ZFS is the free copy-on-write filesystem from Oracle Corp (former Sun Microsystems). I’m currently using ZFS and Solaris 11 Express as the base of my home file server and I thought I’d do some explanation on how it works. Two of the most interesting things about ZFS is the ability to use fast SSDs to speed things up. I’m currently using two mirrored 60GB SSDs as ZIL (ZFS Intent Log) and one 60GB as L2ARC (Layer 2 Adaptive Replacement Cache). The ZIL is the write cache and the L2ARC is the read cache. Why do I need those? Well, I don’t. But it’s interesting to learn about the file system and how it works, so I just HAD to try it out.
The old model
The old model of file servers uses the machines RAM as a read cache and the rest of the data is on normal, spinning disks.
The new model
Now, how can we be more efficent? The problem with disks is that they are slooooow, really slow. The problem with RAM is that you never have enough of it. The solution is to insert another layer in the storage hierarchy, a SSD layer. The fast SSD disks will act as a cache, much faster than spinning disks and with a lot more storage capacity than RAM.
ZFS uses the new model, but with a “twist”. Like i mentioned before, there are two kinds of SSD cache in ZFS: ZIL and L2ARC.
The ZIL, or ZFS Intent Cache, is the ZFS write cache. Many applications, like databases, needs to do synchronous writes to disk to ensure that the data is secured down in storage. This tends to be a problem since sync writes are really slow. What usually happens is that ZFS uses transaction groups, these are pushed out to every about every couple of seconds. Does the database want to wait this time? Probably not and the ZFS transaction log that says “I’m about to write baladibla to block bla bla” is written to disk instead, painfully slow but at least the data won’t be gone in case of a power failure. This pretty much works like the logs in a normal database. So what the ZIL does is that is gathers these transaction groups and instead of writing the logs to slow spinning disks they are stored on fast SSDs and the sync writes can be handled much faster.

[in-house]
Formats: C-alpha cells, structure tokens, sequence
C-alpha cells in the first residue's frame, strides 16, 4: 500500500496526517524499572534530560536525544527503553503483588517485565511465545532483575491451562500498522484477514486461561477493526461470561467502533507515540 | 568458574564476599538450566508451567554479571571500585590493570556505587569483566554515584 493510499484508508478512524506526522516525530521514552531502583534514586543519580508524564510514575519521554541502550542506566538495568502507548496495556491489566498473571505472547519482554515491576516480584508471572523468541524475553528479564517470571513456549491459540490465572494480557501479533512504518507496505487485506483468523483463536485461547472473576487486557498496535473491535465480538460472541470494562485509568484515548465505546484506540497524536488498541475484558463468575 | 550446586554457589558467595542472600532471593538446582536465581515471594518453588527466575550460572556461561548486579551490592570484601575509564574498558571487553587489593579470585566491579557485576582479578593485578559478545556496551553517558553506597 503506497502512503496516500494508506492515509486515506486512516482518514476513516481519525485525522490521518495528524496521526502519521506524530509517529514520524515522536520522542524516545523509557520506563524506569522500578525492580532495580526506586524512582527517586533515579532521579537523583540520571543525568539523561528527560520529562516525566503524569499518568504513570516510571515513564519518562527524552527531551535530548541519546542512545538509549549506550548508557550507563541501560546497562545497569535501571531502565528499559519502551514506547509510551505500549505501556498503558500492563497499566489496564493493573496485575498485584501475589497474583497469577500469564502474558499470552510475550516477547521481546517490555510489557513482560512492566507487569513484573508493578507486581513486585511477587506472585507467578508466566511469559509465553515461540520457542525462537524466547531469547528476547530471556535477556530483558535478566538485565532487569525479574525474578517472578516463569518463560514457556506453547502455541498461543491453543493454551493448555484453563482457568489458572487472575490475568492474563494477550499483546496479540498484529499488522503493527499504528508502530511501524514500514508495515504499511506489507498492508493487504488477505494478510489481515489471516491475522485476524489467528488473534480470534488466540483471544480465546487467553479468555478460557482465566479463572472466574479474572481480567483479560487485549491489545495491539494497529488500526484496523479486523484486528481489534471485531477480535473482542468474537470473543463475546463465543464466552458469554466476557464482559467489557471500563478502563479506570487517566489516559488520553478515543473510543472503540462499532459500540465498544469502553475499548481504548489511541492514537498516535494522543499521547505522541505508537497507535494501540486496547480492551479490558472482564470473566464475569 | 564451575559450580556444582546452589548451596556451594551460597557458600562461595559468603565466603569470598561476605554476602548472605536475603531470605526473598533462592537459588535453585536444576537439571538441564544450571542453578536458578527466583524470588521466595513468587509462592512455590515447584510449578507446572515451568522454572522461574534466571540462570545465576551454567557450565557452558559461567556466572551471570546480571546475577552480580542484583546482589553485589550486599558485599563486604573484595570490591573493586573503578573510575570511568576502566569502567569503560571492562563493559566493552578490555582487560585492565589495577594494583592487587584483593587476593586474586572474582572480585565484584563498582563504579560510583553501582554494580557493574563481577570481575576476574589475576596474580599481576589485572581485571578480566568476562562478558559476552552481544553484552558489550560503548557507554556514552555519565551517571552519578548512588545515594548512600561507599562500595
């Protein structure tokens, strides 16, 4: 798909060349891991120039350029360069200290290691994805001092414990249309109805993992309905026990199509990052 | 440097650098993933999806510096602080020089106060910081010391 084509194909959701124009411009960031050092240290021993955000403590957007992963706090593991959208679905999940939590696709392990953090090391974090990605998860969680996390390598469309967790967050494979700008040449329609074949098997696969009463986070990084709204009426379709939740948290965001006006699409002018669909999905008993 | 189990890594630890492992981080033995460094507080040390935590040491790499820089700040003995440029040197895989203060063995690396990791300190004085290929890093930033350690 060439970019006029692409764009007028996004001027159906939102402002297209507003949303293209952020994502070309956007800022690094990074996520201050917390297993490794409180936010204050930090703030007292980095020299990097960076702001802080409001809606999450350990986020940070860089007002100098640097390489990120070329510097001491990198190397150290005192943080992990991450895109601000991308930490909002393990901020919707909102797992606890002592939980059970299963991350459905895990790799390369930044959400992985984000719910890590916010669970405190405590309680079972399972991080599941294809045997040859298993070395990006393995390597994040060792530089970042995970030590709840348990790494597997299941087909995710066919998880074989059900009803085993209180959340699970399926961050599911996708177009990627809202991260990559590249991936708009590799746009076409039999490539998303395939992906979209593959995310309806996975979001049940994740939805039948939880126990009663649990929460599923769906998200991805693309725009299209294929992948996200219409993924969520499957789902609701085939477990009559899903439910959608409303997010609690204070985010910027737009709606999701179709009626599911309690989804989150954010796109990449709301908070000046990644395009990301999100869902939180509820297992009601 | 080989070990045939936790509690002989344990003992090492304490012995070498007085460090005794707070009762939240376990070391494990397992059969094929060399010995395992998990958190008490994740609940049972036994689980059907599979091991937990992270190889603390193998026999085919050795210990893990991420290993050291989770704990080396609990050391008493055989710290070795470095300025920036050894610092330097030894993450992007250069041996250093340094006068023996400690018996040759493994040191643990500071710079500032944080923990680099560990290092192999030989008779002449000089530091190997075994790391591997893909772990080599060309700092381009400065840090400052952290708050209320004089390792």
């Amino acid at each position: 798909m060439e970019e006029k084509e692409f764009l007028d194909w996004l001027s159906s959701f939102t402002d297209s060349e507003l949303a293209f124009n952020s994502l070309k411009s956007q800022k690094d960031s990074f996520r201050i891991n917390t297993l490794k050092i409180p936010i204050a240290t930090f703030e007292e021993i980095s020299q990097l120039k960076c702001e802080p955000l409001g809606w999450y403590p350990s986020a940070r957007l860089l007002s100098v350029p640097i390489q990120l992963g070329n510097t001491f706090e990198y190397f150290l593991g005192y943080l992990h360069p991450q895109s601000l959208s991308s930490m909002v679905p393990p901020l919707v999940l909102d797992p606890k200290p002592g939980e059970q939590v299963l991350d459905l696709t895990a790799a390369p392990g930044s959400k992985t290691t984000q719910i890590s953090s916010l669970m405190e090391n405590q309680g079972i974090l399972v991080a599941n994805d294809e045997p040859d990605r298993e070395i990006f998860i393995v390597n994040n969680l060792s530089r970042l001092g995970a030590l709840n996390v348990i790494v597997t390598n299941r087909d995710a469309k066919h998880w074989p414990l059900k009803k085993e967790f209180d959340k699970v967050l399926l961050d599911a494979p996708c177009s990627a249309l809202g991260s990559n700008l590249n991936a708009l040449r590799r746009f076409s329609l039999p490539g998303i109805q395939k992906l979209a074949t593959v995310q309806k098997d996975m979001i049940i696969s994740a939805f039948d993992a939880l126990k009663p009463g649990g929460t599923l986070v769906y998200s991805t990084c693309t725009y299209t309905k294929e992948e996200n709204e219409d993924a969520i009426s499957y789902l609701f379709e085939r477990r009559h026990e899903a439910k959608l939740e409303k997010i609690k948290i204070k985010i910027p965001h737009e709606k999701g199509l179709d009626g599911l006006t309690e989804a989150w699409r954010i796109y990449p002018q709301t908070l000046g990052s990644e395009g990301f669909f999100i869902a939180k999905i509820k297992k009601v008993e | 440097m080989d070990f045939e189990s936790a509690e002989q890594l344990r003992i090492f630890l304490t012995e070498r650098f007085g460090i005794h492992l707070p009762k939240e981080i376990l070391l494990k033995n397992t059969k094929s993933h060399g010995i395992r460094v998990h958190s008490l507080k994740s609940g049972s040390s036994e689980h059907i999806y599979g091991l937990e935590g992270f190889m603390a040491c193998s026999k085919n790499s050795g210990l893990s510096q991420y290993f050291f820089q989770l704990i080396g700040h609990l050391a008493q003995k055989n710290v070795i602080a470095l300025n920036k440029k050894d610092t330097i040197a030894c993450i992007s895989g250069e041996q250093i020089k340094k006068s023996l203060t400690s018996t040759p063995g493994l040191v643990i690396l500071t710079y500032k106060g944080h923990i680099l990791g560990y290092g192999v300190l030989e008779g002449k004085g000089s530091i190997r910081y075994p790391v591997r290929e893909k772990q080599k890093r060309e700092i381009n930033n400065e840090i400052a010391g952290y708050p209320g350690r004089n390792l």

The L2ARC on the other hand is totally different, this is the ZFS read cache. In the old model the data requested would first be read from the cache in RAM, if it’s missing there it would have to be read from disk. Disk reads are slow, can we please avoid them? Yes, we can. We’re inserting another layer between RAM and spinning disks consisting of much faster SSD disks. They will work as an extension of the normal cache in RAM (called ARC, hence L2ARC). This cache is now filled on some basic rules like “Most frequently used”, “Most recently used” and so on. When you read data the system first checks the ARC, then the L2ARC and last the spinning disks. This means a lot faster reads, especially random reads which tends to be extremely slow in spinning disks.
In my personal experience doing some testing i get about three times the write performance with this setup and twice the read performance. A quite nice addition to my home server indeed. I also have to mention that I use VMware ESXi for virtualization and the backend storage runs over NFS against the file server. NFS uses sync writes and this is probably where I saw the biggest difference when I added the ZIL devices. Earlier the VMs would pretty much be unresponsive whenever i copied a big file, because they couldn’t get their sync writes through to the disks. This is gone now, thankfully.